If Girls Can Wear Pants, Why Is It Such a Big Deal When Jaden Smith Wears a Dress?

Image source: Twitter via @officialjaden
Image source: Twitter via @officialjaden



My son Felix is 5, and sometimes he wants to paint his nails. He also knows there is no such thing as girls’ toys (like dolls) or colors (like pink). He is aware, for as much a 5-year-old can be aware — by which I mean only somewhat — that gender is a cultural construct. There is a biological difference between men and women, yes. But otherwise? We’re all the same deep down, and the trappings we use to identify our gender are style choices.

I’ve made a point to raise him with this kind of worldview.

But my little boy is not alone. Perhaps inspired by celebrities embracing the term feminist, and even the most masculine of men openly discussing their sensitive, emotional sides, many young people seem to have a more fluid notion of the differences between “him” and “her.” Will and Jada Pinkett Smith’s son Jaden, for example, has been known to do wear dresses. Not surprisingly, pictures of him in such outfits causes a stir in the media and online.

The 16-year-old already has a bit of a reputation. He’s been both ridiculed and celebrated for Twitter musings like “If Newborn Babies Could Speak They Would Be The Most Intelligent Beings on Planet Earth” and “If Everybody In The World Dropped Out Of School We Would Have A More Intelligent Society.” Some consider him a free-thinking, clear-eyed pop philosopher, others see a child given too much autonomy and freedom, especially in light of his parents’ discussing how they don’t believe in punishing their children.

Whatever your take, one thing seems clear: the young man is an original thinker. Smith captioned an Instagram image of himself in the dress with, “Went to TopShop To Buy Some Girl Clothes, I Mean ‘Clothes.’” Though GQ posted a photo of him cheesing it up on the streets, the Instagram shot comes across as more introspective, with Smith staring away from the camera into the distance, arms relaxed at his side, mid-stride; though perhaps he’s just being whimsical.

The point he’s making, though, is anything but. He’s pointing out society’s double-standard, that it’s OK for women to shop in the men’s section, while it’s not OK for men to shop for so-called women’s clothes. His post makes that criticism as effectively and succinctly as another controversial, social media savvy figure I admire: Kanye West.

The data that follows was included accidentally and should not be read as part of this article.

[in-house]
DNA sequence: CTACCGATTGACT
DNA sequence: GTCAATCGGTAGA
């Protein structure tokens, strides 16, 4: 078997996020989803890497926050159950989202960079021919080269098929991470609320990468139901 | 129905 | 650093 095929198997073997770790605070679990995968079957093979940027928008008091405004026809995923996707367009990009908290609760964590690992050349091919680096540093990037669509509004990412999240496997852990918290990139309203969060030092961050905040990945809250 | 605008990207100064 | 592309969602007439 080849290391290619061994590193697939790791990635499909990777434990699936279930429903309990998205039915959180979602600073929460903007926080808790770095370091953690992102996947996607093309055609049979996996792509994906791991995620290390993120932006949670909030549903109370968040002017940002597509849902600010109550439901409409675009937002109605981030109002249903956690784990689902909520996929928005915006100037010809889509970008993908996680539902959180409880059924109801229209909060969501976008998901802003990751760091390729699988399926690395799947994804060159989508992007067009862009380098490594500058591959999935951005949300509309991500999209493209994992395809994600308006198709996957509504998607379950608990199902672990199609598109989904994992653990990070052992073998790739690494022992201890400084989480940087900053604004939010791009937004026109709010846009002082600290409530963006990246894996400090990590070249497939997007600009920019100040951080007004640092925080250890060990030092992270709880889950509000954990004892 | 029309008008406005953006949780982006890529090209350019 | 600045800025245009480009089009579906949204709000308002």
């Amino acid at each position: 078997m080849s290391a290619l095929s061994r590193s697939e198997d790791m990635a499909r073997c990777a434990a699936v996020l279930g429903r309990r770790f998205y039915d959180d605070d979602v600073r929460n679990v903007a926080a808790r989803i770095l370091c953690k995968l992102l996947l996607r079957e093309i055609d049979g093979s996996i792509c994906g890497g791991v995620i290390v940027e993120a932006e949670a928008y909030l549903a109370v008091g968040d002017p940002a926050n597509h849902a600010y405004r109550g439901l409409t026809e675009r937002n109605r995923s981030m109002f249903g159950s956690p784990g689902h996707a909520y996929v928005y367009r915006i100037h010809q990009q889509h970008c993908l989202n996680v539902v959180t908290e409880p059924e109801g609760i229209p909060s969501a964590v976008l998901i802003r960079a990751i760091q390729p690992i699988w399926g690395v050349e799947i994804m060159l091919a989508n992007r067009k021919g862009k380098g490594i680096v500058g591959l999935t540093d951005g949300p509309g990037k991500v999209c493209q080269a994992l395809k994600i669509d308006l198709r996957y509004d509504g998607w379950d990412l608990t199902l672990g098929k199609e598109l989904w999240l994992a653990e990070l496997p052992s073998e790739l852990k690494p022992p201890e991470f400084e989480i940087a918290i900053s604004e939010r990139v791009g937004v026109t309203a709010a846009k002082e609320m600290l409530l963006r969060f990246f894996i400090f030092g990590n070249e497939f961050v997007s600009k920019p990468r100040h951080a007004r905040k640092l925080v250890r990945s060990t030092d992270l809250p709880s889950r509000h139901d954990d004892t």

West has also appeared in public wearing a leather skirt, during his Yeezus tour. Jared Leto, soon to star as the Joker in the movie Suicide Squad with Jaden’s father Will Smith, has also been known to sport a skirt too. And what’s the big deal, really? Women have been dressing in men’s clothes for decades.

In the 1930’s, German born singer and actress Marlene Dietrich cut a mean figure in a tux, a look Madonna (who gave a shout out to Dietrich in her hit “Vogue”) copied a couple of years ago. Katherine Hepburn rocked a pantsuit in the 40’s, while Diane Keaton rocked a tie in the 70’s for Annie Hall. When Beyoncé homaged the men of the Rat Pack in a suit and tie, she was equating her power and mastery of music and culture with their’s. So why shouldn’t men do the same by copying the style of the many powerful women of the world?

For some children, this issue goes beyond mere fashion. While it is perfectly normal for every child to go through a period in which they are interested in playing around with gender conventions, other kids really feel as if they were born in the wrong body. It may be easy to mock Brad and Angelina for allowing their child Shiloh, born a girl, to go by John and dress in boy’s clothes, but at heart they are sending their daughter the message that no matter who she is at heart — even if “she” is a “he” — they will love and accept her. I think that’s a beautiful thing, an attitude all parents should adopt.

Because the stakes for children who identify as transgender can be very high. Last week, for instance, another Californian 16-year-old — Taylor Alesana, born biologically male but identifying as female — committed suicide after being picked on by her classmates. Alesana was an active member of a transgender support group, and posted a series of videos online about makeup and her struggles as a transgender teen and bisexual. After a difficult time in middle school, Alesana’s family relocated last summer, and she began living her life as a girl. When high school began, however, she was bullied, particularly online, and cast out of peer groups. She spent the last few weeks of her life “back in the closet,” dressed once more as a boy.

So it is, I think, vitally important for parents to keep an open mind about gender.

My son, for example, is only curious about what it feels like to be a girl when he asks about painting his nails. Will I allow him to do it? Of course, though I stipulated that he must wait until school lets out in June.

I’ll also help him paint his nails, something I have more experience with than my wife, who has never in the 20 years that I’ve known her worn fingernail polish. I, on the other hand, went through a period in college where, like Jaden Smith, I enjoyed wearing dresses, and painted my nails too. I laid that aside when I moved to New York City, but will admit I sometimes miss it. On warm spring days, nothing feels more pleasant and freeing that walking in the sunshine with a loose skirt bouncing around your thighs! That’s a joy every person should experience, male and female alike.

I hope that it’s something my son will feel comfortable doing at some point, in a future where gender has some fluidity, and where transgender people feel accepted and safe.

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